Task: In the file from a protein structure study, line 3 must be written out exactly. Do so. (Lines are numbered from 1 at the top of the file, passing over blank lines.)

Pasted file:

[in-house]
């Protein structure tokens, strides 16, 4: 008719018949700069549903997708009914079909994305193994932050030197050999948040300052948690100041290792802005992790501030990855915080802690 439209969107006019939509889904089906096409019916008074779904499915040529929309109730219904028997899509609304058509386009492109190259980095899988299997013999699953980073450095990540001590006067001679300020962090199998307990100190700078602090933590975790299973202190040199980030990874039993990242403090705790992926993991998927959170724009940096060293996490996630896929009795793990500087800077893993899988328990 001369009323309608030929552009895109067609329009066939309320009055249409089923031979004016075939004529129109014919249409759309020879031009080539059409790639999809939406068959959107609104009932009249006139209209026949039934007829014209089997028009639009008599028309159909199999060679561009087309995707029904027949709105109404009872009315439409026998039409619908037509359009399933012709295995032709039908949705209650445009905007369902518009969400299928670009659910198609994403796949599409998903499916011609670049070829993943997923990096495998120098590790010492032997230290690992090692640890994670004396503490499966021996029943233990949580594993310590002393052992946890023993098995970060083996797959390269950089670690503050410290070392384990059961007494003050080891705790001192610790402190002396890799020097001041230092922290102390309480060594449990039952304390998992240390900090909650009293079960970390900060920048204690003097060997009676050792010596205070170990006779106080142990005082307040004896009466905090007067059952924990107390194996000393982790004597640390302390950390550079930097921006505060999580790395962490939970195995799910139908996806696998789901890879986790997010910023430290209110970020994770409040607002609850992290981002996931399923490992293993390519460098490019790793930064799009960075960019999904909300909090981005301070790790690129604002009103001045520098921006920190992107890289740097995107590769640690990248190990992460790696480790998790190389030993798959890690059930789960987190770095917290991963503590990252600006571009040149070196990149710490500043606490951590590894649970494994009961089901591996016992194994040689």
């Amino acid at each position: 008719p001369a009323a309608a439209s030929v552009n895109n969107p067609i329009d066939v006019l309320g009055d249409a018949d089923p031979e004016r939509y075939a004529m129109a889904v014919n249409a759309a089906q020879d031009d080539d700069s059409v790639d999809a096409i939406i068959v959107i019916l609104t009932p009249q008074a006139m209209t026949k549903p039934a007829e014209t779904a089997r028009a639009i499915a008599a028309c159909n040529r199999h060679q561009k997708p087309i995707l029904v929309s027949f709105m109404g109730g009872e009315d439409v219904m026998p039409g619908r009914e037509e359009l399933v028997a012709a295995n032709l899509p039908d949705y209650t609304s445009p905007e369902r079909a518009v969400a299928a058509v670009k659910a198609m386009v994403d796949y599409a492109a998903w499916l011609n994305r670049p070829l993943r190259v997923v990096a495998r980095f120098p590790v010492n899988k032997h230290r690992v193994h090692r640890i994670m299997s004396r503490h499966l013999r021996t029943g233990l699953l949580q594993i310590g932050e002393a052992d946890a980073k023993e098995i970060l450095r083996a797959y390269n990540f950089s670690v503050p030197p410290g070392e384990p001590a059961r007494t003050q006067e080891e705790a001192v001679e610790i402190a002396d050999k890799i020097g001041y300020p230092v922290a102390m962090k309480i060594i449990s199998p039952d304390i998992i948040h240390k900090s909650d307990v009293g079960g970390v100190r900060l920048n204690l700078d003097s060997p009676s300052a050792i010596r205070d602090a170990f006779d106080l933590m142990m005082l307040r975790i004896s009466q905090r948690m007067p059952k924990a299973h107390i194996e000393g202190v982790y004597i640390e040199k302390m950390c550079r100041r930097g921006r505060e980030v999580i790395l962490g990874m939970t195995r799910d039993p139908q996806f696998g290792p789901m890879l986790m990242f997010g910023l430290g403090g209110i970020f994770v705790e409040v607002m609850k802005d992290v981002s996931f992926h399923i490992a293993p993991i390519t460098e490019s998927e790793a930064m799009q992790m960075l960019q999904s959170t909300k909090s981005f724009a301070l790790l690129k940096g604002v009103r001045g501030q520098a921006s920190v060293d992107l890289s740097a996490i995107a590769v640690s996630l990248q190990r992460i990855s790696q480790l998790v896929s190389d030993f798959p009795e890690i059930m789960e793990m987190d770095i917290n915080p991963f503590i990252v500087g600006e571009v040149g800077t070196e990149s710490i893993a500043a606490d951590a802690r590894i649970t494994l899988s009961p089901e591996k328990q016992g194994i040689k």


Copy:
């Amino acid at each position: 008719p001369a009323a309608a439209s030929v552009n895109n969107p067609i329009d066939v006019l309320g009055d249409a018949d089923p031979e004016r939509y075939a004529m129109a889904v014919n249409a759309a089906q020879d031009d080539d700069s059409v790639d999809a096409i939406i068959v959107i019916l609104t009932p009249q008074a006139m209209t026949k549903p039934a007829e014209t779904a089997r028009a639009i499915a008599a028309c159909n040529r199999h060679q561009k997708p087309i995707l029904v929309s027949f709105m109404g109730g009872e009315d439409v219904m026998p039409g619908r009914e037509e359009l399933v028997a012709a295995n032709l899509p039908d949705y209650t609304s445009p905007e369902r079909a518009v969400a299928a058509v670009k659910a198609m386009v994403d796949y599409a492109a998903w499916l011609n994305r670049p070829l993943r190259v997923v990096a495998r980095f120098p590790v010492n899988k032997h230290r690992v193994h090692r640890i994670m299997s004396r503490h499966l013999r021996t029943g233990l699953l949580q594993i310590g932050e002393a052992d946890a980073k023993e098995i970060l450095r083996a797959y390269n990540f950089s670690v503050p030197p410290g070392e384990p001590a059961r007494t003050q006067e080891e705790a001192v001679e610790i402190a002396d050999k890799i020097g001041y300020p230092v922290a102390m962090k309480i060594i449990s199998p039952d304390i998992i948040h240390k900090s909650d307990v009293g079960g970390v100190r900060l920048n204690l700078d003097s060997p009676s300052a050792i010596r205070d602090a170990f006779d106080l933590m142990m005082l307040r975790i004896s009466q905090r948690m007067p059952k924990a299973h107390i194996e000393g202190v982790y004597i640390e040199k302390m950390c550079r100041r930097g921006r505060e980030v999580i790395l962490g990874m939970t195995r799910d039993p139908q996806f696998g290792p789901m890879l986790m990242f997010g910023l430290g403090g209110i970020f994770v705790e409040v607002m609850k802005d992290v981002s996931f992926h399923i490992a293993p993991i390519t460098e490019s998927e790793a930064m799009q992790m960075l960019q999904s959170t909300k909090s981005f724009a301070l790790l690129k940096g604002v009103r001045g501030q520098a921006s920190v060293d992107l890289s740097a996490i995107a590769v640690s996630l990248q190990r992460i990855s790696q480790l998790v896929s190389d030993f798959p009795e890690i059930m789960e793990m987190d770095i917290n915080p991963f503590i990252v500087g600006e571009v040149g800077t070196e990149s710490i893993a500043a606490d951590a802690r590894i649970t494994l899988s009961p089901e591996k328990q016992g194994i040689k």